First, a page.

The last six months have been interesting here at the Washington Association of Wheat Growers (WAWG). I feel like a little bit of normalcy is starting to set in as we’ve been having some in-person meetings, which has been quite refreshing. I think this will be our new normal, both virtual and in-person meetings, but it’s important to note, from my perspective, nothing beats an in-person meeting and having that face-to-face communication.
This year’s harvest was a big challenge for most. Washington state experienced a severe drought that devastated the crop in both quality and quantity. We had a challenging time getting the state to declare a drought. They declared a drought on groundwater availability but were slow to recognize drought caused by inadequate rain. We made sure the governor’s office was aware of what was happening in Eastern Washington, and they finally came around. This year shows how important crop insurance is to our farmers, and strengthening crop insurance is one of our top priorities in the 2023 Farm Bill.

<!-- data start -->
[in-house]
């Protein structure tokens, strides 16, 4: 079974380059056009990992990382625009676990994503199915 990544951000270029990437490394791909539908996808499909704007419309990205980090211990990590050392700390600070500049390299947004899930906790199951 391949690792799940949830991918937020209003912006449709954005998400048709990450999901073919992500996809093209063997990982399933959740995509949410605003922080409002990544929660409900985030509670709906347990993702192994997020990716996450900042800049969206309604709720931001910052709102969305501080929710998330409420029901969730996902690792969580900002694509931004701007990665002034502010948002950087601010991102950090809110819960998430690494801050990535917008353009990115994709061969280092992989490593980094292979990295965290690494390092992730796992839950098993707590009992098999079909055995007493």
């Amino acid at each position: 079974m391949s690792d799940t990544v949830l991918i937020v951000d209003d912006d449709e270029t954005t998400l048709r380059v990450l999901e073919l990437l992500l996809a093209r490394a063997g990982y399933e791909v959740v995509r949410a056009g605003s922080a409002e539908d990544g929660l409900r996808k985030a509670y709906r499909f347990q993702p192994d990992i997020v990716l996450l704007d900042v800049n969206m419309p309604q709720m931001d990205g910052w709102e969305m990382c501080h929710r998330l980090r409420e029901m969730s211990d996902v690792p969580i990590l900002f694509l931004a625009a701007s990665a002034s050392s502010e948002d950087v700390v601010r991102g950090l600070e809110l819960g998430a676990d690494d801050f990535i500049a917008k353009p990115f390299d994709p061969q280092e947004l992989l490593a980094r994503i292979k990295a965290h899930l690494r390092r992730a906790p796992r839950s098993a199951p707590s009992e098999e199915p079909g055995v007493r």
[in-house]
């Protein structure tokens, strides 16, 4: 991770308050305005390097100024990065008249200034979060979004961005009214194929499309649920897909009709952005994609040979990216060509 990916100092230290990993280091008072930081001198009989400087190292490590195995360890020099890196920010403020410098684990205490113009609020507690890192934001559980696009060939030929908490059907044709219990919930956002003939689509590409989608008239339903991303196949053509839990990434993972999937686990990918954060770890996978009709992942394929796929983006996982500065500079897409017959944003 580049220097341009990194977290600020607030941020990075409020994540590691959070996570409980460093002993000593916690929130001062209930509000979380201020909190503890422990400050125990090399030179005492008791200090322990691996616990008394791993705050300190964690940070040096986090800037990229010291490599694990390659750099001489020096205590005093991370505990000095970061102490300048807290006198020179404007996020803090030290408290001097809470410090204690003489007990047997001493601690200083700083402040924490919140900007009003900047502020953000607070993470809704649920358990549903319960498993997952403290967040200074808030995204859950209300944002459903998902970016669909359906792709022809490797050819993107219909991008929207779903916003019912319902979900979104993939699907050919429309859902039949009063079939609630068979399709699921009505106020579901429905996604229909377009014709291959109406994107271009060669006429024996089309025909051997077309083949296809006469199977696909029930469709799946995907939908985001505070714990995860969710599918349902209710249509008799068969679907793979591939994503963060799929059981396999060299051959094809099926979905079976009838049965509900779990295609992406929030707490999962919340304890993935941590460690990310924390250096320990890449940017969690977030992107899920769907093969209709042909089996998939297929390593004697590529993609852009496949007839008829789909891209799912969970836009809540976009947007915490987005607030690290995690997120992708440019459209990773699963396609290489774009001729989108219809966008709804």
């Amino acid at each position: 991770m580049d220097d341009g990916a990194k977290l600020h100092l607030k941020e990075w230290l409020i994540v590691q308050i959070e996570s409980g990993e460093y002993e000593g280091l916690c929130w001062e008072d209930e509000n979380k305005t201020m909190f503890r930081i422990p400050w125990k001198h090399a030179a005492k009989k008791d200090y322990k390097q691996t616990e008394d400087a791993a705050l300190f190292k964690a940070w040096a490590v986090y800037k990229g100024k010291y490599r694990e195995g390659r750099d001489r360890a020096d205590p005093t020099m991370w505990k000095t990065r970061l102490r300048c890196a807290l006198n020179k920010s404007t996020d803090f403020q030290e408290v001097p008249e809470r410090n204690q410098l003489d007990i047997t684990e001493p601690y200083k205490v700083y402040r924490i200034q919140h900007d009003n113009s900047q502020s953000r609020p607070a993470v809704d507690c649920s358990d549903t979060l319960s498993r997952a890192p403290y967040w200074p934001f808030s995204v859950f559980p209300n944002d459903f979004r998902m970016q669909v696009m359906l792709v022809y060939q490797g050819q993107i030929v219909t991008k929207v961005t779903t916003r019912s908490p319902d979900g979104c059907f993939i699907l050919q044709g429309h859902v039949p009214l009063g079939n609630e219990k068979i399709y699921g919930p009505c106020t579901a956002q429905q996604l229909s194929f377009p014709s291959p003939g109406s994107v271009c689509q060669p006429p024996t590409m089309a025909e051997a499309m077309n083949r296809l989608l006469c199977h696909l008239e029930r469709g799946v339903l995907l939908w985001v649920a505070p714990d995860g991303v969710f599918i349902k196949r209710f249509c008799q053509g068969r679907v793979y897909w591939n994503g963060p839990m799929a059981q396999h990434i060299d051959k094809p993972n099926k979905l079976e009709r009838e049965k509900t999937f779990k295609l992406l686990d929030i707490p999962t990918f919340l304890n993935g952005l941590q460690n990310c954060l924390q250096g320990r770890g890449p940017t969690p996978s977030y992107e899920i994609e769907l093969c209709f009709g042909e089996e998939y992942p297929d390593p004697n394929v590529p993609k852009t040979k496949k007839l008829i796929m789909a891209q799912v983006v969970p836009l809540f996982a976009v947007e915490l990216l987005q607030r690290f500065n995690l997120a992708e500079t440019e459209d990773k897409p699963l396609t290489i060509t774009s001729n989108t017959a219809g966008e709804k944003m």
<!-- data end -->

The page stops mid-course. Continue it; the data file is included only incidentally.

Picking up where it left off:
We also advocated heavily for WHIP+ funds to help address the protein issues that occurred due to the drought. Congress has voted to fund WHIP+ for 2020 and 2021, and now the U.S. Department of Agriculture (USDA) is looking at how to implement it. There’s currently no timeline for when farmers can apply, but be sure to keep checking with your local Farm Service Agency office for updates. Since the WHIP+ disaster program is fairly new, USDA is asking for input. WAWG submitted comments on some of the issues we saw with the program for 2019, so we are hoping they make the application process easier for farmers.
The 2023 Farm Bill will be here before we know it, and planning and advocacy efforts are already taking off. We are working hard to have a seat at the table to be able to provide input to those that are writing the legislation. Some of the things we are focusing on include improving and maintaining USDA programs; if and how climate regulations will be implemented through conservation programs; maintaining farm bill safety programs; and increasing the wheat reference price in the Price Loss Coverage program. Farmers are being targeted more than I have ever seen before. It’s always a challenge to educate the public about the industry that feeds the world and where food comes from.